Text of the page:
3. Sri Lanka’s external debt is just above the median across recent exceptional access cases, with public sector debt accounting for the largest share. At end-2008, Sri Lanka’s total external debt stood at 44.2 percent of GDP, of which almost three-quarters was owed by the public sector (Table 3), mainly to bilateral and multilateral institutions (Figure 2). Private sector external debt, at 11.5 percent of GDP in 2008, is mainly short-term. Sri Lanka’s public external debt as a ratio of GDP is higher than that in several recent exceptional access cases though not among the few highest (Figure 3, Panels A and B).2 Reflecting the country’s debt stock, Sri Lanka’s external medium and long-term debt service ratio to exports of goods and services is also somewhat higher than the median across recent exceptional access cases (Figure 3, Panel C).

Table 3.

Sri Lanka: Total External Debt, 2005–2009 1/

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Source: Sri Lankan authorities and IMF staff estimates.

End of year unless otherwise indicated.

Staff projections for end-2009.

Figure 2.
Figure 2.

Sri Lanka: Composition of Total External Debt, end-2008

(In percent)

Citation: IMF Staff Country Reports 2009, 310; 10.5089/9781451823615.002.A003

Source: Sri Lankan authorities and IMF staff estimates.
Figure 3.
Figure 3.

Debt Ratios for Recent Exceptional Access Arrangements 1/

Citation: IMF Staff Country Reports 2009, 310; 10.5089/9781451823615.002.A003

Source: Sri Lankan authorities and IMF staff estimates, and World Economic Outlook.1/ For arrangements approved since September 2008, estimates as reported in each staff report on the request of the Stand-By Arrangement. Ratios generated using end-2008 data, except for Guatemala for which projected end-2009 data were used. Asterisks indicate PRGF eligible countries.

4. Public debt is high and about 39 percent is owed to external creditors. Total public debt has dropped from about 102 percent of GDP in 2004 to about 81 percent at end-2008, which, however, is the second highest ratio among recent exceptional access cases (Figure 3, Panel D). Over the past four years external debt of the public sector has declined by about 10 percentage points of GDP to 32.7 percent in 2008.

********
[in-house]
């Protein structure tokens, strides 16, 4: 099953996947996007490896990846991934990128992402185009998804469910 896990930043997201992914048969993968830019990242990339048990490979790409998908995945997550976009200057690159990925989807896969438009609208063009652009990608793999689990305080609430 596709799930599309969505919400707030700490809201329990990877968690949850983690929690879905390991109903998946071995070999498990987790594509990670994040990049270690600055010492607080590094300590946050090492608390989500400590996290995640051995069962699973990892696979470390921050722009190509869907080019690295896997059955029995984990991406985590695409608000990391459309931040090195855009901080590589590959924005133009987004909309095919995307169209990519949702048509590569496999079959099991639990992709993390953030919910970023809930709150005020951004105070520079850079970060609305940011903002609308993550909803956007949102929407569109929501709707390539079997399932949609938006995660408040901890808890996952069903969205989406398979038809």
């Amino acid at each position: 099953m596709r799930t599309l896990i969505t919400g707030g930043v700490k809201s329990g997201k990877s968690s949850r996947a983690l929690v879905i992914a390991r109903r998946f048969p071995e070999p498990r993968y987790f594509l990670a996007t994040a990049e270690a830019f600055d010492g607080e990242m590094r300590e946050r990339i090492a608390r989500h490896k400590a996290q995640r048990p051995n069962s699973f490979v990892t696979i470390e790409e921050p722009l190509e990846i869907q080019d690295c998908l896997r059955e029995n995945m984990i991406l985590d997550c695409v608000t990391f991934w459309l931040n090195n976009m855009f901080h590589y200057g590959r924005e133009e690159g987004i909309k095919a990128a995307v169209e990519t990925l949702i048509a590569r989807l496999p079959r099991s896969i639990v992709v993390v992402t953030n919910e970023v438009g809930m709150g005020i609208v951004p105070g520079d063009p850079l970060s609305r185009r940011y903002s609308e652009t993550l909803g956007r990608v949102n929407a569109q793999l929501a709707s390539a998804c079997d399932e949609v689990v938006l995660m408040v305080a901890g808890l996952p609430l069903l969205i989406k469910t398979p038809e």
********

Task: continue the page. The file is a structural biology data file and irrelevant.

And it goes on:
II. The New Stand-By Arrangement—Risks and Impact on Funds Finances

A. Risks to the Fund

5. Access under the proposed arrangement would be higher than in previous arrangements under the GRA for Sri Lanka and would surpass the annual access limit.

  • If all purchases were to be made as scheduled, Sri Lanka’s outstanding use of GRA resources would rise to about 61 percent of quota upon approval, to 251 percent of quota during the first year of the arrangement, and then peak at about 401 percent of quota in March 2011.3 In terms of quota, this projected peak exposure would be slightly lower than the median peak exposure in the recent exceptional access cases (Figure 4).

  • If all purchases under the proposed SBA are made, GRA credit outstanding to Sri Lanka would be equivalent to 6.5 percent of GDP and about 60 percent of gross international reserves by 2011 (Table 4). The peak ratio in terms of gross reserves would be the second highest of recent exceptional access SBAs (Figure 5, Panel C), though around the median when expressed in terms of GDP.

  • In terms of SDRs, the projected peak GRA exposure of SDR 1,659 million would be almost four times higher than Sri Lanka’s previous peak in Fund credit outstanding reached in the early 1980s. While significant, this potential exposure, would, however, be much lower than in a number of recent exceptional access cases (Figure 6, Panel A).